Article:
Wishful thinking: Who might be on Suns’ shopping list?
Our noses are pressed against the window separating Phoenix from one of the most compelling NBA playoff socials we’ve seen in a while.
And it’s only the opening round.
This exclusion feels even more painful because the Suns were thiiiiiis close in a season expected to yield little more than slick positioning for future roster upgrades.
"We’ve reached a point where we’d rather put ourselves in that elite group of contenders sooner rather than later," general manager Ryan McDonough said. "Coming into the year, I think we all weren’t sure how long that would take. Luckily, we’ve made a lot of progress and, hopefully, gotten closer to that elite group."
Well, we certainly don’t mind recollecting that — when fully healthy — the Suns’ point-guard heavy lineup produced a record of 23-11. The analytics sharpies have decreed that Phoenix’s starters were the third-best five-man collection in the league.
"We feel like we’re not far away," McDonough said. "If we use our draft picks to get better, to get a veteran or package them to help us take the next step and get us from wins in the upper 40s to 50s or, ideally, 60s, then we’ll do that."
That means standing pat and presuming things will progress from this season’s stopping point can be dangerous. Even with expected internal improvement from the likes of Archie Goodwin and Alex Len, the Suns will continue the search for another elite talent.
But what are their potential options?
Since this is a hypothetical exercise, we’ll begin with a discussion of the dream-land consideration of LeBron James opting out of the final year of his contract in Miami and joining pal Eric Bledsoe in Phoenix.
Even though the Suns can muster around $20 million to spend (before re-signing Bledsoe and/or P.J. Tucker), it seems farfetched that LeBron would feel comfy working with a team already up to its neck in primary ballhandlers.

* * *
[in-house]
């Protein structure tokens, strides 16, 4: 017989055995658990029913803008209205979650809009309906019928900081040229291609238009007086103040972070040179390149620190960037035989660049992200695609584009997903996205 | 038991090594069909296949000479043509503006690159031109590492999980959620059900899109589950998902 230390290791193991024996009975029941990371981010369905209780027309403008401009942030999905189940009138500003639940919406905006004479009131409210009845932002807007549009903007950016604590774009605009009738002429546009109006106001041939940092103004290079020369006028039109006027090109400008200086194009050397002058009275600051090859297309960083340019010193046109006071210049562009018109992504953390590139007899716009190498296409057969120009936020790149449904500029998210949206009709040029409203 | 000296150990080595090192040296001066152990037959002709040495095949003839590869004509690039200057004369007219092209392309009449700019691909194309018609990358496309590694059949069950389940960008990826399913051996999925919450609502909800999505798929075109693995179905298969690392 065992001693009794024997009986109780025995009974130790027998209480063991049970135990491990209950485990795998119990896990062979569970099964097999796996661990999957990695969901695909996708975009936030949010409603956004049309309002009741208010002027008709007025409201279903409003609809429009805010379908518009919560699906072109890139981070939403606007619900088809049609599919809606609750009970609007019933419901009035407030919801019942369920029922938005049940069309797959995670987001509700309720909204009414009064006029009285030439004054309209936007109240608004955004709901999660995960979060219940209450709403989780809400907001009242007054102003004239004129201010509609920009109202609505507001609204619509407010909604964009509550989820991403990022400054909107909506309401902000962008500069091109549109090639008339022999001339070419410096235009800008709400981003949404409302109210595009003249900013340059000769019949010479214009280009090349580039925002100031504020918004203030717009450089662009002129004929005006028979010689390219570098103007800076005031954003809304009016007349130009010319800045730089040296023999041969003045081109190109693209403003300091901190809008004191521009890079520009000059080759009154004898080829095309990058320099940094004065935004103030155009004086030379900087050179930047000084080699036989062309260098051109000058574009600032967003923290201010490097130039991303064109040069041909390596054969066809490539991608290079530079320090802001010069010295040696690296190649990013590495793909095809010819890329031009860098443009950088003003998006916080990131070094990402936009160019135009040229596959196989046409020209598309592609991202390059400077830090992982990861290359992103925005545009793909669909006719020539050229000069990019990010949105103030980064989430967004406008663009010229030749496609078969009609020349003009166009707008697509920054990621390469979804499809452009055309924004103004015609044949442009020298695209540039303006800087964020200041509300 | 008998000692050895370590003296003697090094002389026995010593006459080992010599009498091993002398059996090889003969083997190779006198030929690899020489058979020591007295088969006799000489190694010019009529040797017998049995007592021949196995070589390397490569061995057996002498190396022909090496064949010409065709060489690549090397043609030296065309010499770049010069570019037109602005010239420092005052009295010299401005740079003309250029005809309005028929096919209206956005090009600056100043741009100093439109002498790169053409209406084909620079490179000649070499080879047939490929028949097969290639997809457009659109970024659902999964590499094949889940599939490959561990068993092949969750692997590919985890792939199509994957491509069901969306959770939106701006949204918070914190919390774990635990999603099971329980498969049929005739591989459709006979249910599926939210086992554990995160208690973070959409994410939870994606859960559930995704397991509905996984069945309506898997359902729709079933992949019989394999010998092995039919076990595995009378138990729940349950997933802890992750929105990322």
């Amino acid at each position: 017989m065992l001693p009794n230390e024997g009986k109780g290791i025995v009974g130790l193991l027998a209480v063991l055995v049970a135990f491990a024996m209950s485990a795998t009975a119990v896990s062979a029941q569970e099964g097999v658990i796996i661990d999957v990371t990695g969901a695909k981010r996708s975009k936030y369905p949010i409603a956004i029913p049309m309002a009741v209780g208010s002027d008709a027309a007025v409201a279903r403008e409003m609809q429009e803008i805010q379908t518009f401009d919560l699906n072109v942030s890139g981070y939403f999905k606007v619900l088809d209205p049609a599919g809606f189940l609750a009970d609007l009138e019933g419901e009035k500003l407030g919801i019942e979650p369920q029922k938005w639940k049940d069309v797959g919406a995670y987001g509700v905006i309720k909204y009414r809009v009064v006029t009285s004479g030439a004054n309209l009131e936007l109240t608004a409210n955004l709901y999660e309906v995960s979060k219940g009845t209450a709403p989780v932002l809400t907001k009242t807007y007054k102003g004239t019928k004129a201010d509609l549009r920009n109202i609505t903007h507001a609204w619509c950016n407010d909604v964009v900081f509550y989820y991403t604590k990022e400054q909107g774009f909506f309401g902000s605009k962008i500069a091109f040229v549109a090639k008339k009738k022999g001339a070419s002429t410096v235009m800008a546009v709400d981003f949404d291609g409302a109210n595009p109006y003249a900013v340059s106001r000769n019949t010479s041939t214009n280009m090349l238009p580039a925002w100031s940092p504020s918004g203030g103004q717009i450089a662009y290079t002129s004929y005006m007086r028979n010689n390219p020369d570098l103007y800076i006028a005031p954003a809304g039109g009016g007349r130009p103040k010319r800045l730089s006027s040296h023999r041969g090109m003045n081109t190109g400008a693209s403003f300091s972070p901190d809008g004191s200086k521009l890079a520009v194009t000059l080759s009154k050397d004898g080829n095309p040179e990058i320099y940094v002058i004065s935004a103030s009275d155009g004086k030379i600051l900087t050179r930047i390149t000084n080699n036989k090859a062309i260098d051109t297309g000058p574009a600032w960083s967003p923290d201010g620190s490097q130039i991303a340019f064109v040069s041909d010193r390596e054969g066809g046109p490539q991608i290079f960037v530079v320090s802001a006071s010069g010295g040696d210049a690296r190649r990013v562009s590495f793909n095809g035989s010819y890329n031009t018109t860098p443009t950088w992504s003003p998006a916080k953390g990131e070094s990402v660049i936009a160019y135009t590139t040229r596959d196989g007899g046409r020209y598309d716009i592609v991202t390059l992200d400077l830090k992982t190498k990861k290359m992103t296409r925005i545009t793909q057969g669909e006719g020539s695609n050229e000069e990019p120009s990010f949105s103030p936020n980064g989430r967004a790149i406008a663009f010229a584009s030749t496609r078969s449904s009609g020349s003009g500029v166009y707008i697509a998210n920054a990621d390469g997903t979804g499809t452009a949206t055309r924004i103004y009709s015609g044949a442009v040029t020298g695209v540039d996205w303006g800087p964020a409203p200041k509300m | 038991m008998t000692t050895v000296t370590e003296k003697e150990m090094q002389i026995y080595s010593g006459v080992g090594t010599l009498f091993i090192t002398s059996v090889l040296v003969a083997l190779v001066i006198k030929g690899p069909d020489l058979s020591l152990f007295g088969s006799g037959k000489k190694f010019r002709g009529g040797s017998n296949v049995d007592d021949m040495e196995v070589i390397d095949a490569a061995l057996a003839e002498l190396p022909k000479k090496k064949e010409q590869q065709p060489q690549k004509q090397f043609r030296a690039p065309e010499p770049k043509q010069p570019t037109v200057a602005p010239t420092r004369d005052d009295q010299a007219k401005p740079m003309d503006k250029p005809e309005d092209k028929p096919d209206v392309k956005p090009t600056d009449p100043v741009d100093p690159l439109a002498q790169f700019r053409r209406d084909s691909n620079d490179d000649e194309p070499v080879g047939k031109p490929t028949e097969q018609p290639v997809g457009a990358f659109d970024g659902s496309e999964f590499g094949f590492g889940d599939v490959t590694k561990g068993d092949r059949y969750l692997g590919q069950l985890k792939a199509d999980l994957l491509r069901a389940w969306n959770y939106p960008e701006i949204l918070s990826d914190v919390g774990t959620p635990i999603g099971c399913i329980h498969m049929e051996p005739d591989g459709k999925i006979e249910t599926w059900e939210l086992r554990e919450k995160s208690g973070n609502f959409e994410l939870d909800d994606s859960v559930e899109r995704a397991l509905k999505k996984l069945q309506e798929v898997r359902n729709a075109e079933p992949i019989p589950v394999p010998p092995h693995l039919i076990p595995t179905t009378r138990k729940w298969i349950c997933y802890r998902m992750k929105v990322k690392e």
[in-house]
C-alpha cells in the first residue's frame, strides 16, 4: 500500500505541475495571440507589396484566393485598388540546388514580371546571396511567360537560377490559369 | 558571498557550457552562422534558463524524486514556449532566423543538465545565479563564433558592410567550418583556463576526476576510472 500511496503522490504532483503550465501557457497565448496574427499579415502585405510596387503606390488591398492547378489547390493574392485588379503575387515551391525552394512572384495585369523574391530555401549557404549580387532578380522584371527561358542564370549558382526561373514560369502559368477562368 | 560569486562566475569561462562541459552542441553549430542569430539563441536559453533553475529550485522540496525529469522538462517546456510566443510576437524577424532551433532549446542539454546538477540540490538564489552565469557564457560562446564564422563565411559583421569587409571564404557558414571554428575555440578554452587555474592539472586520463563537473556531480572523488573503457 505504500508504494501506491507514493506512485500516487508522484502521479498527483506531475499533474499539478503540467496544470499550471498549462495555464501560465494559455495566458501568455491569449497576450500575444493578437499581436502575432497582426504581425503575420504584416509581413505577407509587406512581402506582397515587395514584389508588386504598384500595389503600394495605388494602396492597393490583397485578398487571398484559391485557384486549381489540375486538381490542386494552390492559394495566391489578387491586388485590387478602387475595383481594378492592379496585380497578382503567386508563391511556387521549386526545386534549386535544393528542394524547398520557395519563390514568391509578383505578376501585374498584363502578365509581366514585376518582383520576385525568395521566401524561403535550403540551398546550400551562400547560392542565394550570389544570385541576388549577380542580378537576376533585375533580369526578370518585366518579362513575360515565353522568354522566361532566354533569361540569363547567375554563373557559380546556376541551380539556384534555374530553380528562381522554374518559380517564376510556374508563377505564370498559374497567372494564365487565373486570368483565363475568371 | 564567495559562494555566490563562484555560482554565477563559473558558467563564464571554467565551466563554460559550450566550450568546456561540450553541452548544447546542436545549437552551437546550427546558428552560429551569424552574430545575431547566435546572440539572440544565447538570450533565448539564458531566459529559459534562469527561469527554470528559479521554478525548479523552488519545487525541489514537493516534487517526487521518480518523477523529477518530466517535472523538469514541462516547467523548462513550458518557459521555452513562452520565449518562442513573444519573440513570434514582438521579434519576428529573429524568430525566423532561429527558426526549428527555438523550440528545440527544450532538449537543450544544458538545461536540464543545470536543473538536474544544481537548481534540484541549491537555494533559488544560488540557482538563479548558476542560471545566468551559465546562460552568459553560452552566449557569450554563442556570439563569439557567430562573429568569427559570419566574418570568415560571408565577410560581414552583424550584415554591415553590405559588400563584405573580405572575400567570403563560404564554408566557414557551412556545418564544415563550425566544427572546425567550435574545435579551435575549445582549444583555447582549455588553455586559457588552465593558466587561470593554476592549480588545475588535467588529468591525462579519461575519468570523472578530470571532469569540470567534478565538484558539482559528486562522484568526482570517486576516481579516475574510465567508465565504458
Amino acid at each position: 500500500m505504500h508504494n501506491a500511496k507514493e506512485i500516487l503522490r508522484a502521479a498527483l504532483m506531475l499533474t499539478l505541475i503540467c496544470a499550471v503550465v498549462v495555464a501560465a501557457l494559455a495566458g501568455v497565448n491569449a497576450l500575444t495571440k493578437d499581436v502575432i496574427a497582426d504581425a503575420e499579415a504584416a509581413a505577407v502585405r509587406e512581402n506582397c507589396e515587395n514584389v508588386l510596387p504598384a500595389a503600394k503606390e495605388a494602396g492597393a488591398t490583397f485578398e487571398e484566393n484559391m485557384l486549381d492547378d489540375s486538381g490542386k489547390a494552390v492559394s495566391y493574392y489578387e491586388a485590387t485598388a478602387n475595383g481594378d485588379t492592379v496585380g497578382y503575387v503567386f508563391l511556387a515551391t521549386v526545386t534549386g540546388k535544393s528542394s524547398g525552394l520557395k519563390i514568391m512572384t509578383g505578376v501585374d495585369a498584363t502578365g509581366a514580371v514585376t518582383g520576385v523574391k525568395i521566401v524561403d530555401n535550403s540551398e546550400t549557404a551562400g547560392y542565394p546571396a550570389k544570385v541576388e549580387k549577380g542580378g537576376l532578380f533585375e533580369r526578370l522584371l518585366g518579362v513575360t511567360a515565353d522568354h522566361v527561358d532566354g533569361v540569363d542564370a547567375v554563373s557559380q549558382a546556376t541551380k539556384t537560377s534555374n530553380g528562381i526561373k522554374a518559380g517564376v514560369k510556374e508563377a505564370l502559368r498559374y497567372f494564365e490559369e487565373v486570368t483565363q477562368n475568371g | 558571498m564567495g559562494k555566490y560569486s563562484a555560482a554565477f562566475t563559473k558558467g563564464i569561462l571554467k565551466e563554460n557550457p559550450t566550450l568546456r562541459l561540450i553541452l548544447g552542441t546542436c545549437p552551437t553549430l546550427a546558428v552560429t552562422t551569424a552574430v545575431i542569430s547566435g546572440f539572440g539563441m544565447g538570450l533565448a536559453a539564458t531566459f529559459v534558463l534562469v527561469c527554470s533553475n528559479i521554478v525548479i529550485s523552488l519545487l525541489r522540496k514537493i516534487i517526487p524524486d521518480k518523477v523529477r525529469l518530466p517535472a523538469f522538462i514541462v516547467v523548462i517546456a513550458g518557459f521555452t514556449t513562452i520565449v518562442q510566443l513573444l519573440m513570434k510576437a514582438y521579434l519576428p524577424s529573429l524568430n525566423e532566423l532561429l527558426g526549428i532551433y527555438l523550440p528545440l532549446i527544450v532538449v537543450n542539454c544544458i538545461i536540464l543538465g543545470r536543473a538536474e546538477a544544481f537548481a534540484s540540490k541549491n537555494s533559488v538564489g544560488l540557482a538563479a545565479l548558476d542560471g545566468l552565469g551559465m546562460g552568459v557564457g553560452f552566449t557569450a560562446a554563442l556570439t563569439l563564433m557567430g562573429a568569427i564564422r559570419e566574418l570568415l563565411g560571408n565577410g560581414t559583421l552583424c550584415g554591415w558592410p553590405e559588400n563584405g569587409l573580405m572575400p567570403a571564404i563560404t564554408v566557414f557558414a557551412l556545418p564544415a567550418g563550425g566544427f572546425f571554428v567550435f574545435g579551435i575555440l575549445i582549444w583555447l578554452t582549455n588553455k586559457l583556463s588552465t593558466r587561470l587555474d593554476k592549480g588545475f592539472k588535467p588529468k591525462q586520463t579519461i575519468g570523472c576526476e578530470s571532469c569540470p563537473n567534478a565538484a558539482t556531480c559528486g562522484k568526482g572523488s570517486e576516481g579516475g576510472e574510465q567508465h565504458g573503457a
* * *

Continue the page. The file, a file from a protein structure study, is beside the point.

True, if James became a Sun, ultra-popular Goran Dragic could be moved, but let’s recommend exhaling on all of this and saving our "wows" for when it actually happens.
So now that the unreasonable option is on the table, let’s look at what could happen. Please note that with McDonough on the Suns’ payroll, anticipating maneuvers is not unlike surveying the landscape for gators — it’s the one you don’t see that gets ya.
The object of this category is — and has frequently been — Minnesota Timberwolves power forward Kevin Love.
What a great Phoenix fit he would be, right?
Love — who has one more season left on his current deal with a team very unfamiliar with the postseason — can stretch the floor, score on the block and is a great defensive rebounder.
OK, so he’s not exactly a rim protector or ball-screen interrupter.
But imagine him in pick-and-pop tactics with Dragic and Bledsoe.
Unfortunately, the Suns aren’t exactly flooded with elite talent to send back to Minny. Even if they would offer Dragic or Bledsoe in a trade package, the T-wolves already have Ricky Rubio. They also would have marginal use for a series of Suns’ draft picks that probably will begin with No. 14 this June.
Suns fans have been helpful in suggesting the Suns throw those draft picks and who player that doesn’t play point guard into an offer for Love. But a flock of pretty good players typically has less impact on victory than a great player.
And Love is a great offensive player.
The best bet here would be involving a third team that has interest in a collection of players and picks. But, once again, if a team has a player that would interest the T-wolves, why would it want to move him?
It also should be noted that Love — even if he loves the notion of playing for the Suns — is unlikely to sign an extension by the end of October.
If Love wants to leave the T-wolves and isn’t as lovey-dovey with Los Angeles as some presume, he could do a lot worse than Phoenix.
It would take a lot of assets to get him, but the Suns aren’t pretending everything would be ducky (and automatically better) on the chemistry-performance fronts if they do nothing.
With the salary cap reportedly going about $5 million north and the potential amnesty option for Carlos Boozer, the Chicago Bulls could be able to land Carmelo Anthony in free agency.
And do it without moving Taj Gibson.
With ‘Melo on board, the Bulls would have the offensive upgrade they need (we won’t mention Derrick Rose) and could fold Anthony inside Coach Tom Thibodeau’s team-defense construct.
But Chicago’s personnel executives and head coach might not always share the same roster opinions.